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BPPB vs PBBP? What is the Safest Method to Collect and Label Biopsies and Pap Tests?

January 21, 2014
David C. Hoak, M.D.

David C. Hoak, M.D.

In preparation for patient visits, some offices will pre-label biopsy bottles with the patient’s name and then set those bottles in the treatment room in which the patient will be seen.  When the  practitioner takes the biopsy, the bottle is already labeled.  I call this chain of events: BPPB (Bottle ➭ Patient label  ➭ Patient ➭ Biopsy).

This seems like an efficient procedure; however, if the patient cancels the appointment and those pre-labeled bottles are still in the room, there is a possibility that the second patient’s Pap test or biopsy will be placed in bottles labeled with another patient’s name via BPPB (Bottle ➭ Patient1 label ➭ Patient2 ➭ Biopsy2).

If the patient’s biopsy or pap test is mislabeled with another patient’s name and is sent to the laboratory, then what happens?  The laboratory has no way of knowing that the specimen was mislabeled.  The laboratory will accession the specimen under Patient1’s name, test the specimen and issue a final report under Patient1’s name.  When the office receives the findings on Patient1’s sample, hopefully they will realize that Patient1 in fact canceled her appointment, and the pathology report is most likely on Patient2.

The office should then notify the laboratory of the error.  The laboratory cannot just re-assign Patient1’s pathology report to Patient2, because at this point, there is no way to verify the result is for Patient2.  Even if the office were to insist that the report could only be for Patient2, the laboratory is prevented reassigning the report by federal regulations.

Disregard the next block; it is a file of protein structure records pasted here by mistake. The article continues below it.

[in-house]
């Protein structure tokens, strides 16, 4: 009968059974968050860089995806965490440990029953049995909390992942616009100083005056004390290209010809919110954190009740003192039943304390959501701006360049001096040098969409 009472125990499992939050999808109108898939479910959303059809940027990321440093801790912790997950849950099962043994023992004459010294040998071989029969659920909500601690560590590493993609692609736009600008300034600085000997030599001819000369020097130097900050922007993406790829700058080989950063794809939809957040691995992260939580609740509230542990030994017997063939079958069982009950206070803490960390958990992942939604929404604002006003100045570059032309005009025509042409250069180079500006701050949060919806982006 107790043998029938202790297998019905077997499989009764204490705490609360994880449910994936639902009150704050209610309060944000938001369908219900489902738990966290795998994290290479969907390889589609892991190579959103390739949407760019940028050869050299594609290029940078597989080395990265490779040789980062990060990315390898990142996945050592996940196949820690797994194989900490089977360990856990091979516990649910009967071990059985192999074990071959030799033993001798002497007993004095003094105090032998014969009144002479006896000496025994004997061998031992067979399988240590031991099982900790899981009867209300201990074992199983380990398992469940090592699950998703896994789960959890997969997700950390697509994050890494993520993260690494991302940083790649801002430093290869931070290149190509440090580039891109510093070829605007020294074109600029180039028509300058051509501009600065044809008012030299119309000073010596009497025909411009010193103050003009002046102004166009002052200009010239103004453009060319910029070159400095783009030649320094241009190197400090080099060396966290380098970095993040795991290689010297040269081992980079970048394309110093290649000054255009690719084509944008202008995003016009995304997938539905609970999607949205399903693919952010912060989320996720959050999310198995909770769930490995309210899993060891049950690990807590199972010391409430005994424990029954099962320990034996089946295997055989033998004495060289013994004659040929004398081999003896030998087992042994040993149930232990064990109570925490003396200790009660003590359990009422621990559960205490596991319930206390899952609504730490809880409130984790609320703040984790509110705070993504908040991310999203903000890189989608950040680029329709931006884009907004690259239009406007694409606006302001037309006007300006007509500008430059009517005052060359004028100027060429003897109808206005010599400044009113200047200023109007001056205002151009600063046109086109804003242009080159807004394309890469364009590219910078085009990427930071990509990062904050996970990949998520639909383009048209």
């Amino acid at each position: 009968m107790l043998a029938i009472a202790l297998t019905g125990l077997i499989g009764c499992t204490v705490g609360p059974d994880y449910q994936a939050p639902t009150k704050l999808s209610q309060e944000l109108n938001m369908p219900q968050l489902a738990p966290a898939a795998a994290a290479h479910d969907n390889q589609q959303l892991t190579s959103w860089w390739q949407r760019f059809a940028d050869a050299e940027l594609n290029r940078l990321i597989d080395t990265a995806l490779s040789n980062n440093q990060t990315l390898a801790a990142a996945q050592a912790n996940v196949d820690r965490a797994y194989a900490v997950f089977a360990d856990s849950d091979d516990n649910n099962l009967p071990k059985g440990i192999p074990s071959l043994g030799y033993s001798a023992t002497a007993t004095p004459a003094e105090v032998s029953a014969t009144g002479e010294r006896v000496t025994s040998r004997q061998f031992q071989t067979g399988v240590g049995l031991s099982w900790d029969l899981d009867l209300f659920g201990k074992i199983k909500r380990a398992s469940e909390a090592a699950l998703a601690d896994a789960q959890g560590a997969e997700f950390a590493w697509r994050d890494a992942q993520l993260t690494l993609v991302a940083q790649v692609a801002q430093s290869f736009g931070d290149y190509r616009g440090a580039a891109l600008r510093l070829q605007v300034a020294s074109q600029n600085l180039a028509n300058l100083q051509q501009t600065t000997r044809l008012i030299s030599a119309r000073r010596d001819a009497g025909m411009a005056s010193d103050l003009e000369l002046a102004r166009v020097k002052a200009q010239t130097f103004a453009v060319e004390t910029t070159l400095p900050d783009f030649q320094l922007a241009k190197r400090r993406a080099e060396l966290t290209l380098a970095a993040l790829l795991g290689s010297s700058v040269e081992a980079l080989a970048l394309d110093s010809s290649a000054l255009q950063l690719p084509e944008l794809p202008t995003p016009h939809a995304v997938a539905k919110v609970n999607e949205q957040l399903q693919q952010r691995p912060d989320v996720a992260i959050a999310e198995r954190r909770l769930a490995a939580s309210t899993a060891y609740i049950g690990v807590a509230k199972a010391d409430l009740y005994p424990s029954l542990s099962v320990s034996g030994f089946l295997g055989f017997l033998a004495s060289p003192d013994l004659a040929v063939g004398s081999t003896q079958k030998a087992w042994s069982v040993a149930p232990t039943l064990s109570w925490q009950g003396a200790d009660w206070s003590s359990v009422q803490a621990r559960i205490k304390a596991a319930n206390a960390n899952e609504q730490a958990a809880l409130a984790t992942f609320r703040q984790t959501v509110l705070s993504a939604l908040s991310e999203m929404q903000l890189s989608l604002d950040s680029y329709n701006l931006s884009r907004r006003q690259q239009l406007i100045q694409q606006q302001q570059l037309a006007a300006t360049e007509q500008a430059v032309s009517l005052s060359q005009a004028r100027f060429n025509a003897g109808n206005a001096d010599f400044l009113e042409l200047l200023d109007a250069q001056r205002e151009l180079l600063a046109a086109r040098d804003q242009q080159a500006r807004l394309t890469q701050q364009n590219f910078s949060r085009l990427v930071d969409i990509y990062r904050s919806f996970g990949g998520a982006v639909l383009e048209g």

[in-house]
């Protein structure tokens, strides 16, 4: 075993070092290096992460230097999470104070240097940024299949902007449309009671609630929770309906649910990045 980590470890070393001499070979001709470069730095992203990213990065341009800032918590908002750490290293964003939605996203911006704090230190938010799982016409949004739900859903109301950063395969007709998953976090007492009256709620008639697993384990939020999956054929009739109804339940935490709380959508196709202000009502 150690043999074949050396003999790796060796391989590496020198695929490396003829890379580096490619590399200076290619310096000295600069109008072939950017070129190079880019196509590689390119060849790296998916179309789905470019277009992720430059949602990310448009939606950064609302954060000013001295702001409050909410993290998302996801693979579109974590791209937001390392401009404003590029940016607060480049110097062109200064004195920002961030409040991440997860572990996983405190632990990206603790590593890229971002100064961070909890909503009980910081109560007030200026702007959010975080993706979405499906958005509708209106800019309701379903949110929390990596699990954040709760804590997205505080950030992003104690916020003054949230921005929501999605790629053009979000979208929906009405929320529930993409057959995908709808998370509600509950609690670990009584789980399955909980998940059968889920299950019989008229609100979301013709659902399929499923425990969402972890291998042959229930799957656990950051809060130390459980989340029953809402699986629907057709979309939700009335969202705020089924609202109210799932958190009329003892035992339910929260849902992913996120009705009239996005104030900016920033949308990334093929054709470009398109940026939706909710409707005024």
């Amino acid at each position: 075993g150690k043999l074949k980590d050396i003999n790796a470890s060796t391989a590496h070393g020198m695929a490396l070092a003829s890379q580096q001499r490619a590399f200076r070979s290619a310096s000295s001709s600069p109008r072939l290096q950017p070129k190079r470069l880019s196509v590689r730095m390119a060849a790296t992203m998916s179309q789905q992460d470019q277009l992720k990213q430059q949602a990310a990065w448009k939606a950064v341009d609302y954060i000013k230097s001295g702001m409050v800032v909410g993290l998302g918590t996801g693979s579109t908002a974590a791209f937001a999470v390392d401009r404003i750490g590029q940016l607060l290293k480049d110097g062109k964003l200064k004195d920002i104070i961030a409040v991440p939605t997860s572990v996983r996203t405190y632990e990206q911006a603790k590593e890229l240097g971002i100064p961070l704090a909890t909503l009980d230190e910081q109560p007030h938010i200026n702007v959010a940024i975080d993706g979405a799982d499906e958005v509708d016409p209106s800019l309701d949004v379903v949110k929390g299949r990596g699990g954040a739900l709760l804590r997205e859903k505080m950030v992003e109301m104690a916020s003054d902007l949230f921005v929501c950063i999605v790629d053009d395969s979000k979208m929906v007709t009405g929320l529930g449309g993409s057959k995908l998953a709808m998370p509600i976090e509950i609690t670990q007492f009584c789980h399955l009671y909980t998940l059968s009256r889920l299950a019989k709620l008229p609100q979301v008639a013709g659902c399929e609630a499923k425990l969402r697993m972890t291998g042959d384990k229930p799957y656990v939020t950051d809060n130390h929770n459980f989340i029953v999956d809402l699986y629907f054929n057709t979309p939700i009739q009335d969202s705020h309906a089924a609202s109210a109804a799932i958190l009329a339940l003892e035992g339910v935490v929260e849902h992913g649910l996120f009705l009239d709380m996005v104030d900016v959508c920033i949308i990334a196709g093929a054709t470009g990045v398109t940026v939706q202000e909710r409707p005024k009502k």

The laboratory will fax a form to the office to confirm that the pathology report is not Patient1’s.  Patient1’s pathology report is then amended to say that it does not belong to Patient1.  The laboratory must cancel any charges to Patient1 or refund Patient1 in the event this problem was not caught prior to billing and subsequent payment.  Patient2 will most likely be called back to be re-biopsied or re-pap tested.


The safer and preferred method is PBBP (Patient ➭ Biopsy ➭ Bottle ➭ Patient label).  Once the patient is in the treatment room, the biopsy is taken, placed in a bottle and only then is the bottle appropriately labeled with the patient’s name.  While this may not seem as efficient, it is definitely safer for the patient and far outweighs the re-work and anguish that occurs with a mislabeled specimen over the perceived efficiency of pre-labeling specimen bottles before the patient is in the examining room.

Lesson Learned:  PBBP is better, and ultimately more efficient and safer.


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